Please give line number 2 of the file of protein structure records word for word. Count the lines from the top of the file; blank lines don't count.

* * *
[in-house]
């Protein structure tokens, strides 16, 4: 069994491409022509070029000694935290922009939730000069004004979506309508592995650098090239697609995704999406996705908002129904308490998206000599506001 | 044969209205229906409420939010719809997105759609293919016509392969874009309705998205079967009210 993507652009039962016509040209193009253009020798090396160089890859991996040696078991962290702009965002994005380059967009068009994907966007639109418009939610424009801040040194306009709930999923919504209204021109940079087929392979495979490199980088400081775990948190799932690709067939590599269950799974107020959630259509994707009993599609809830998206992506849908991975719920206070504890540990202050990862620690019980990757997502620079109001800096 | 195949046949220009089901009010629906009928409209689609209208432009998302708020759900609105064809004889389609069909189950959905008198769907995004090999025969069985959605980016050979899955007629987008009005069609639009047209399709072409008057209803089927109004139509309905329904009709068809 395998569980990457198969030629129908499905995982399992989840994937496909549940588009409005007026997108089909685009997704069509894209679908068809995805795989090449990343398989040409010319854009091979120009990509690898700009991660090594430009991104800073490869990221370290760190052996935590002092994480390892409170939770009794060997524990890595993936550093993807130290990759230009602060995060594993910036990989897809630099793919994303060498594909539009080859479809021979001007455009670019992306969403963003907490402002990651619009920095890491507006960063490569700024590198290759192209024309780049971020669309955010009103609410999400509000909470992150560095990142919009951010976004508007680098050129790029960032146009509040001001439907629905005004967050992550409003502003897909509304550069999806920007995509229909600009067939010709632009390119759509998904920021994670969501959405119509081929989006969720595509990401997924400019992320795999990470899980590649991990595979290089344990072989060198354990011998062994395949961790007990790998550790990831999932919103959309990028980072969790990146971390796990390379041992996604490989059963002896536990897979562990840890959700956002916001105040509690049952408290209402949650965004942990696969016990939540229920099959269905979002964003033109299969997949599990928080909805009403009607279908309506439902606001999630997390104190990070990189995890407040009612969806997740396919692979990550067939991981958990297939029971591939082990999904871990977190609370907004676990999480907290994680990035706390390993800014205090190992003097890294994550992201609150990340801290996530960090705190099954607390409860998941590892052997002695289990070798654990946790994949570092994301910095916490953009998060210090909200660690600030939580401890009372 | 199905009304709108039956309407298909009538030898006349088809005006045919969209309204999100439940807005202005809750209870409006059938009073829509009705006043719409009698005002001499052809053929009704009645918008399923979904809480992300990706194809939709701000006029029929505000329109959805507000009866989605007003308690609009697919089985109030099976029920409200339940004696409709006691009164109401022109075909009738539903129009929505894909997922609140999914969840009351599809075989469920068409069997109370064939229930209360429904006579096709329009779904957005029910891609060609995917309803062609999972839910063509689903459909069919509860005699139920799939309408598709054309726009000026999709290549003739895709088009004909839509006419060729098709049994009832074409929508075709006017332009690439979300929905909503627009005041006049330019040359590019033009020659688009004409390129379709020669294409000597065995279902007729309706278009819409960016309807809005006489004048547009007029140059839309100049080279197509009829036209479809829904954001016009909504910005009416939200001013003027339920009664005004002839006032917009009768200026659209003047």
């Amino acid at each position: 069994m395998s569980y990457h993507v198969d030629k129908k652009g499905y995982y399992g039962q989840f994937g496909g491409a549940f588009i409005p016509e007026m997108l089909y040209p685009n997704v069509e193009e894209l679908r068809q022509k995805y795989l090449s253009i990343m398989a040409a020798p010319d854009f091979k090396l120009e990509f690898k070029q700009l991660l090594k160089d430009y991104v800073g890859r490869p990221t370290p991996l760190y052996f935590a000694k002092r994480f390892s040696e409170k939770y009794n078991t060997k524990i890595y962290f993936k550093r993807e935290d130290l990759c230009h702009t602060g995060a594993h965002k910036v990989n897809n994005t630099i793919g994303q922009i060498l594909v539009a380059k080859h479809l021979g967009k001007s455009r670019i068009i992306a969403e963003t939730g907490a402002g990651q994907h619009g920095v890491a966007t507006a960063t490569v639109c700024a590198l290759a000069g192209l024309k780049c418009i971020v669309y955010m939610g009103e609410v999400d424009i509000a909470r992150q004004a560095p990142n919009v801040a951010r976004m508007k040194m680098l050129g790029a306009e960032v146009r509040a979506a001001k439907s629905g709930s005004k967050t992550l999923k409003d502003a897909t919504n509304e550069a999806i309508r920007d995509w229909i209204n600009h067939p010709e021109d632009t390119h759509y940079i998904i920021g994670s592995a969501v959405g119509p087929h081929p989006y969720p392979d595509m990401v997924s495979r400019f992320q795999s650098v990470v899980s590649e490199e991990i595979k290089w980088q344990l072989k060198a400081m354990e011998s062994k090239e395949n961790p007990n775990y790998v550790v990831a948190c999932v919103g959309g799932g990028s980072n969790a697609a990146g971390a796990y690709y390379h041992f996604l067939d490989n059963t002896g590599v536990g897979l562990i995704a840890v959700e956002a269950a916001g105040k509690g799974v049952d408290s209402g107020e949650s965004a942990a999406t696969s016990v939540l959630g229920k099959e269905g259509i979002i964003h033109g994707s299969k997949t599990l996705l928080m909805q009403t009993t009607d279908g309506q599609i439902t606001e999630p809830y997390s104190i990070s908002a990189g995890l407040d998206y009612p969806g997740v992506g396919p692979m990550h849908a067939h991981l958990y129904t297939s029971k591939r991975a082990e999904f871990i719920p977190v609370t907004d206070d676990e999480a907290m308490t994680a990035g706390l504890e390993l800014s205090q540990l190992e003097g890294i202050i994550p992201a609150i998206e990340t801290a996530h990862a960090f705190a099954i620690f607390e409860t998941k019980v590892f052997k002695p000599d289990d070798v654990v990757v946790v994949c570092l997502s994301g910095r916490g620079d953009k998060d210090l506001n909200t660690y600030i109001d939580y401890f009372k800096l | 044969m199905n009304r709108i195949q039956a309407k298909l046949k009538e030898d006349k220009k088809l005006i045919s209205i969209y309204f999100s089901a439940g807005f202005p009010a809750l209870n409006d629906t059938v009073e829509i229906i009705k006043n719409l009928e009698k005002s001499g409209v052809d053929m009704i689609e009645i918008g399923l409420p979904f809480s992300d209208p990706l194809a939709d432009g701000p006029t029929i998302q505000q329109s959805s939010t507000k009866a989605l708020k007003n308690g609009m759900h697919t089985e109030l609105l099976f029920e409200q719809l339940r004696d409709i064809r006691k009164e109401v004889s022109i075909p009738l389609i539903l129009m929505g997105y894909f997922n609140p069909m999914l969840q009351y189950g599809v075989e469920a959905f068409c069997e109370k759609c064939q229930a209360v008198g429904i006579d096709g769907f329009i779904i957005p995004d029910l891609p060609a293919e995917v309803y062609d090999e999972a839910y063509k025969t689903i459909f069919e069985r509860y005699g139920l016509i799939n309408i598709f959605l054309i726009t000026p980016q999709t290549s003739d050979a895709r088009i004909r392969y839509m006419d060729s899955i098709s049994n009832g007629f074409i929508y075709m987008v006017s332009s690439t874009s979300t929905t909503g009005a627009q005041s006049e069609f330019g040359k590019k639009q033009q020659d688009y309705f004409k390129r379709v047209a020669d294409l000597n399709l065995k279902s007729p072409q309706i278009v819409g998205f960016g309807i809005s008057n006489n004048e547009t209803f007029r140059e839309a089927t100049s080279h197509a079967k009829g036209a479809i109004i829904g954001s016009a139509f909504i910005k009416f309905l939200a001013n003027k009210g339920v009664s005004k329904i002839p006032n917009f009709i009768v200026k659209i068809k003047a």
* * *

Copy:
């Protein structure tokens, strides 16, 4: 069994491409022509070029000694935290922009939730000069004004979506309508592995650098090239697609995704999406996705908002129904308490998206000599506001 | 044969209205229906409420939010719809997105759609293919016509392969874009309705998205079967009210 993507652009039962016509040209193009253009020798090396160089890859991996040696078991962290702009965002994005380059967009068009994907966007639109418009939610424009801040040194306009709930999923919504209204021109940079087929392979495979490199980088400081775990948190799932690709067939590599269950799974107020959630259509994707009993599609809830998206992506849908991975719920206070504890540990202050990862620690019980990757997502620079109001800096 | 195949046949220009089901009010629906009928409209689609209208432009998302708020759900609105064809004889389609069909189950959905008198769907995004090999025969069985959605980016050979899955007629987008009005069609639009047209399709072409008057209803089927109004139509309905329904009709068809 395998569980990457198969030629129908499905995982399992989840994937496909549940588009409005007026997108089909685009997704069509894209679908068809995805795989090449990343398989040409010319854009091979120009990509690898700009991660090594430009991104800073490869990221370290760190052996935590002092994480390892409170939770009794060997524990890595993936550093993807130290990759230009602060995060594993910036990989897809630099793919994303060498594909539009080859479809021979001007455009670019992306969403963003907490402002990651619009920095890491507006960063490569700024590198290759192209024309780049971020669309955010009103609410999400509000909470992150560095990142919009951010976004508007680098050129790029960032146009509040001001439907629905005004967050992550409003502003897909509304550069999806920007995509229909600009067939010709632009390119759509998904920021994670969501959405119509081929989006969720595509990401997924400019992320795999990470899980590649991990595979290089344990072989060198354990011998062994395949961790007990790998550790990831999932919103959309990028980072969790990146971390796990390379041992996604490989059963002896536990897979562990840890959700956002916001105040509690049952408290209402949650965004942990696969016990939540229920099959269905979002964003033109299969997949599990928080909805009403009607279908309506439902606001999630997390104190990070990189995890407040009612969806997740396919692979990550067939991981958990297939029971591939082990999904871990977190609370907004676990999480907290994680990035706390390993800014205090190992003097890294994550992201609150990340801290996530960090705190099954607390409860998941590892052997002695289990070798654990946790994949570092994301910095916490953009998060210090909200660690600030939580401890009372 | 199905009304709108039956309407298909009538030898006349088809005006045919969209309204999100439940807005202005809750209870409006059938009073829509009705006043719409009698005002001499052809053929009704009645918008399923979904809480992300990706194809939709701000006029029929505000329109959805507000009866989605007003308690609009697919089985109030099976029920409200339940004696409709006691009164109401022109075909009738539903129009929505894909997922609140999914969840009351599809075989469920068409069997109370064939229930209360429904006579096709329009779904957005029910891609060609995917309803062609999972839910063509689903459909069919509860005699139920799939309408598709054309726009000026999709290549003739895709088009004909839509006419060729098709049994009832074409929508075709006017332009690439979300929905909503627009005041006049330019040359590019033009020659688009004409390129379709020669294409000597065995279902007729309706278009819409960016309807809005006489004048547009007029140059839309100049080279197509009829036209479809829904954001016009909504910005009416939200001013003027339920009664005004002839006032917009009768200026659209003047």